…because she has a lot to do before the second week of January and she’s sure she’s going to forget some of it!
The Monday after we went to see the little gatehouse, I had a phone call from Derek the heating engineer. “Small problem. The supplier’s having a stock take and wants your system out of the warehouse before it happens. I don’t suppose I could deliver it on Friday?” Well, not to the annexe, no, as that’s still full of the Howdens kitchen! So I said we’d clear out bedroom one for him and it duly turned up – it didn’t take up quite as much space as I’d feared. Amazing to think there’s a heating system for an entire house packed into those boxes.
I was going to help Derek unload it, but when he arrived it was to tell me that he’d already done it all and to drop off the invoice for it (which I was expecting, so the £3,840 wasn’t a nasty surprise just before Christmas!). We talked about timings and he’s free the second week of January, so we agreed to aim for that as an installation date.
Of course, that meant panic mode on. Before we can get the heating installed we need to:
- Fix the leaking chimney
- Get the framing for the internal bedroom walls done
- Finish all the insulation and plasterboarding
- Get all the tongue and groove in place around the upstairs walls
A few texts later and I had Pete on standby for a break in the weather, David booked over Christmas (and he’s said he’ll go into town and collect the tongue and groove so he can pick out good pieces rather than us just getting a banded load) and Dougie made aware of the installation date so he can be on hand for electrics as needed.
Part one is now underway after Pete and James turned up yesterday for further chimney investigations (in James’ rather lovely old flat-bed Land Rover after the van had an unfortunate incident with some black ice and a bus…). Although they didn’t get the three-hour rain-free gap they needed to paint the sealant onto the chimney stacks, they did cap the two southern ones (they’re big 10″ pots, which isn’t helpful in terms of rainfall collection) and think they’ve discovered the source of the issue in the norther one. Have a look at this crop from a photo from the summer, taken before the chimneys were picked and pointed.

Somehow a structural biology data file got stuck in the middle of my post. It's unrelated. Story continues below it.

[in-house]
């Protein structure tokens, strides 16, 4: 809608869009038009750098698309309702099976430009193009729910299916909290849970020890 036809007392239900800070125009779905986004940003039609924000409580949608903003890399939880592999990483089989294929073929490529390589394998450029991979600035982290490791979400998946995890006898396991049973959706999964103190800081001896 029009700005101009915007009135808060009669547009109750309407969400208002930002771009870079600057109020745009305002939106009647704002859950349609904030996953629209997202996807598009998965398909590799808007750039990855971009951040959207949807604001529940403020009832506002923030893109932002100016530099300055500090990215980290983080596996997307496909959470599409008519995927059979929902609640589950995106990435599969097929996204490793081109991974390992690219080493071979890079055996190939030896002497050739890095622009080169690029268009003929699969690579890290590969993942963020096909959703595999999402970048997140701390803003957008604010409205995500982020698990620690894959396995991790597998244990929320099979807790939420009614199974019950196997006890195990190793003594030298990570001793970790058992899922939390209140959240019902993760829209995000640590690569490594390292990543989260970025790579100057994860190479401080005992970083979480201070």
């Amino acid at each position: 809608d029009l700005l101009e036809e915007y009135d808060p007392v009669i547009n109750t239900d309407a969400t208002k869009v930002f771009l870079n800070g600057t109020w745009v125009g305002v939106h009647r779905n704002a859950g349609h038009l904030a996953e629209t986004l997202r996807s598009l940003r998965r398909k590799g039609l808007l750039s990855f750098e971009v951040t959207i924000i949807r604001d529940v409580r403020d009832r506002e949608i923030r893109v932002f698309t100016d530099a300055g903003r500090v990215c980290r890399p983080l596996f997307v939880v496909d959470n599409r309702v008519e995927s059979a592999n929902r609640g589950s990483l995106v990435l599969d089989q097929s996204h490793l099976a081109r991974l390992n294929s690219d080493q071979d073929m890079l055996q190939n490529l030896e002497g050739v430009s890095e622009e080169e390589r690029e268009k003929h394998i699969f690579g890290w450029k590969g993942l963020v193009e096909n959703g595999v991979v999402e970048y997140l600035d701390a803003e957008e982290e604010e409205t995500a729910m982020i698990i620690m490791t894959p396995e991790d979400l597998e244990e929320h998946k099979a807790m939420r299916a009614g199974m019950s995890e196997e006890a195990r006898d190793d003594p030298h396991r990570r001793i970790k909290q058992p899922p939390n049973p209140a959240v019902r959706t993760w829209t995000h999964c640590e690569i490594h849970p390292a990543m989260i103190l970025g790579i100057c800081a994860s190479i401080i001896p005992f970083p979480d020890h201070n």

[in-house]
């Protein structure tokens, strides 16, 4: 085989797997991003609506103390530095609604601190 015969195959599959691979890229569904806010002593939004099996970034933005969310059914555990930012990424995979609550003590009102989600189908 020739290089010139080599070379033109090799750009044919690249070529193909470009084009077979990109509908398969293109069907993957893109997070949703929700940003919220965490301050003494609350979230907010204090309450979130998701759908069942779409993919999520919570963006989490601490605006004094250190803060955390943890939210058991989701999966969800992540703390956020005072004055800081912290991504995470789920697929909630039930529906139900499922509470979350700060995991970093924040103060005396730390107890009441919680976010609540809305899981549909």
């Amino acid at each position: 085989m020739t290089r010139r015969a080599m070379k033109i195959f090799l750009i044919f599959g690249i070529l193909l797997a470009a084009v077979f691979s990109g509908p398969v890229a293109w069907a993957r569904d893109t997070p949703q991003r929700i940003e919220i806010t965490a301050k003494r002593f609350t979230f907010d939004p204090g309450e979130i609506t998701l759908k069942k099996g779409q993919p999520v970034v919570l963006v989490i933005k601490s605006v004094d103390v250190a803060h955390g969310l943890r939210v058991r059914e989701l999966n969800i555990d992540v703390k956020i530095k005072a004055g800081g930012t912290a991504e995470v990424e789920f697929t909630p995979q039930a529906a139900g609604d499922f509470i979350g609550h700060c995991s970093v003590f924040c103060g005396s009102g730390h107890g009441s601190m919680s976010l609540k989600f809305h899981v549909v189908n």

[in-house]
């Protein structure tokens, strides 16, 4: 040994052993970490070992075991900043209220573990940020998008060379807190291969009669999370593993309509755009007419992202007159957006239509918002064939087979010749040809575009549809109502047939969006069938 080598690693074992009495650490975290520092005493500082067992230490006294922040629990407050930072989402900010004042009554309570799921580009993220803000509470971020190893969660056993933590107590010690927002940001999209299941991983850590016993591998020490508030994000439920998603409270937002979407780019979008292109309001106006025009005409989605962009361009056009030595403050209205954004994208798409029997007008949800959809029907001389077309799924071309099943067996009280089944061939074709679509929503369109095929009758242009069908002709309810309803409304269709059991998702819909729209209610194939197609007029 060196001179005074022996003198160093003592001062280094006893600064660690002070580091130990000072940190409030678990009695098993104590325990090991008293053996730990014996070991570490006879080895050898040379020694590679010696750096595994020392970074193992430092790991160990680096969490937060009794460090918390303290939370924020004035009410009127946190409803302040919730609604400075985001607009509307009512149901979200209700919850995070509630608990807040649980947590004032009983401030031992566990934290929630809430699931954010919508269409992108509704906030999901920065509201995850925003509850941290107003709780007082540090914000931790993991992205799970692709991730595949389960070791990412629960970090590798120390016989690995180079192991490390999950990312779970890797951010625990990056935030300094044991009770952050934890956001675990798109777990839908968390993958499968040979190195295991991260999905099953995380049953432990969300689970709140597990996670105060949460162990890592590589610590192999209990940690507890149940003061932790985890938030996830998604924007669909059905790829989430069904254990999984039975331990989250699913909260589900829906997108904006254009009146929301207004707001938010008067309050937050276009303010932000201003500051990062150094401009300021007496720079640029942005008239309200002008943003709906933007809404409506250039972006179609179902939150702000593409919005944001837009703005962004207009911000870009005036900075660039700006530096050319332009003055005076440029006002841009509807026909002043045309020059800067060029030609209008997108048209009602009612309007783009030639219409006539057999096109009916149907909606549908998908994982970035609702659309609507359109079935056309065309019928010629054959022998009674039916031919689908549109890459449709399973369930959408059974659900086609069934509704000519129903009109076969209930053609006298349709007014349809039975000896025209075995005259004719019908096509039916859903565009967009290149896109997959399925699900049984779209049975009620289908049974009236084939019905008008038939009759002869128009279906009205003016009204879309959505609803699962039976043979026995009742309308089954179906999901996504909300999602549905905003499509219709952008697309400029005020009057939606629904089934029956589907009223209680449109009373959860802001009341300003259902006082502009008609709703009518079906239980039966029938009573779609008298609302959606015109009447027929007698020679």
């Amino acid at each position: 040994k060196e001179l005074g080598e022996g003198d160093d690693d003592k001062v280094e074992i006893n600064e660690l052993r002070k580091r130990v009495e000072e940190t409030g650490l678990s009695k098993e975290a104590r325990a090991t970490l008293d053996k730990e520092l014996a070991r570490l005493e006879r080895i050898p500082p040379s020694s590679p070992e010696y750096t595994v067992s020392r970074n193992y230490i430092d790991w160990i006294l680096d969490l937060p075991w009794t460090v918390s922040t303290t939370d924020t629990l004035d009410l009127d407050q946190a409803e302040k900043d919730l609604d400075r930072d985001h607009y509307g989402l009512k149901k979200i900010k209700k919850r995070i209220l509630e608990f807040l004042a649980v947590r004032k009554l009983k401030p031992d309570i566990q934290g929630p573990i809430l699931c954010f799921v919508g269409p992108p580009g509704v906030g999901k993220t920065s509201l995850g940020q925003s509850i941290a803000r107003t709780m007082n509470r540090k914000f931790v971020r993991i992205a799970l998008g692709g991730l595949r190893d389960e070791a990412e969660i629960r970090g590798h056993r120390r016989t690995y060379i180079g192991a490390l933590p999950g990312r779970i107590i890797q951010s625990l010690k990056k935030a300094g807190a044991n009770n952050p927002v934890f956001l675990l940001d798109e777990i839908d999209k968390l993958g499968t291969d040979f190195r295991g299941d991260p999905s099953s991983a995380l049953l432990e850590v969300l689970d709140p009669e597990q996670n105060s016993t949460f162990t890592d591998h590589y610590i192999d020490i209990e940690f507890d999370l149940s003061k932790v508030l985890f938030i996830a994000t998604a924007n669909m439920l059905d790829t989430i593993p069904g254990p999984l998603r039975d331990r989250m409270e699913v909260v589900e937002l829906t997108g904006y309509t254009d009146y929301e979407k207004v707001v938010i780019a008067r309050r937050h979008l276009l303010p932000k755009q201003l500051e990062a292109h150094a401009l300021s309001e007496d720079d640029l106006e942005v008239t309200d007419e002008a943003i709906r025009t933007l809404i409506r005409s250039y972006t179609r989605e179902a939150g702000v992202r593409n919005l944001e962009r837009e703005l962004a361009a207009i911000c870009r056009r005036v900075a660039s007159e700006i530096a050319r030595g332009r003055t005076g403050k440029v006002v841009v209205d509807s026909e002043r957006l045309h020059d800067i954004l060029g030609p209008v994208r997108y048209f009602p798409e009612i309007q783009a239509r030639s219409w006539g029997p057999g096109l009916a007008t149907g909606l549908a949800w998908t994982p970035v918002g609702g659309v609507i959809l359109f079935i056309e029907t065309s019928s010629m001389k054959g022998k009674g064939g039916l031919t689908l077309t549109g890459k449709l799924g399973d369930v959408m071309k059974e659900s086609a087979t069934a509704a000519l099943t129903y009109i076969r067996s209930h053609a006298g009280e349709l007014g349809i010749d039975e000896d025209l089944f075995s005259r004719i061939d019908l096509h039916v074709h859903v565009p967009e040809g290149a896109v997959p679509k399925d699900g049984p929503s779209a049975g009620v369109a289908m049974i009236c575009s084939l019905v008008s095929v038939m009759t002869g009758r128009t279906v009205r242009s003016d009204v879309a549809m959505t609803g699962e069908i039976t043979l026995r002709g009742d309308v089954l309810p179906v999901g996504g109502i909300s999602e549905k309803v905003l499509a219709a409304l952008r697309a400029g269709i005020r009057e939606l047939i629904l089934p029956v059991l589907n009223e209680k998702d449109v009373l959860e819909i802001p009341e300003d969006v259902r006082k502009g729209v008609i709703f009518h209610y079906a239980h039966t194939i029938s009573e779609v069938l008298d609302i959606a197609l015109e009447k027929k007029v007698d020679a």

See that big patch of mortar on the chimney? This is what it looked like after Pete had taken it off.
And when Pete and James went up there on Friday, they had a look at that stone just above the roof, with the notch cut into it, and found that it was so saturated with water that if it had been a sponge you could have wrung several buckets’-worth out of it. It’s a piece of sandstone, about the size of a shoe box, and it’s very porous, so rain is soaking into it and trickling down into the house.
The problem is that it needs to be dry before it can be sealed and at this time of year that’s just not going to happen, so the new plan is for Pete and James to go up there next week on a dry day with a couple of heat guns and dry out the surface of it enough to get the first coat of sealant on it. I do love a good creative solution to a problem!
Mick is carrying on with the plasterboarding when he’s not at work and has now got enough done upstairs that David can put the internal bedroom walls back in when he’s here next.
And finally a very specific tip for anyone who’s having a roof replaced and has sheep – the wooden crates that slates are delivered in make fantastic hay feeders!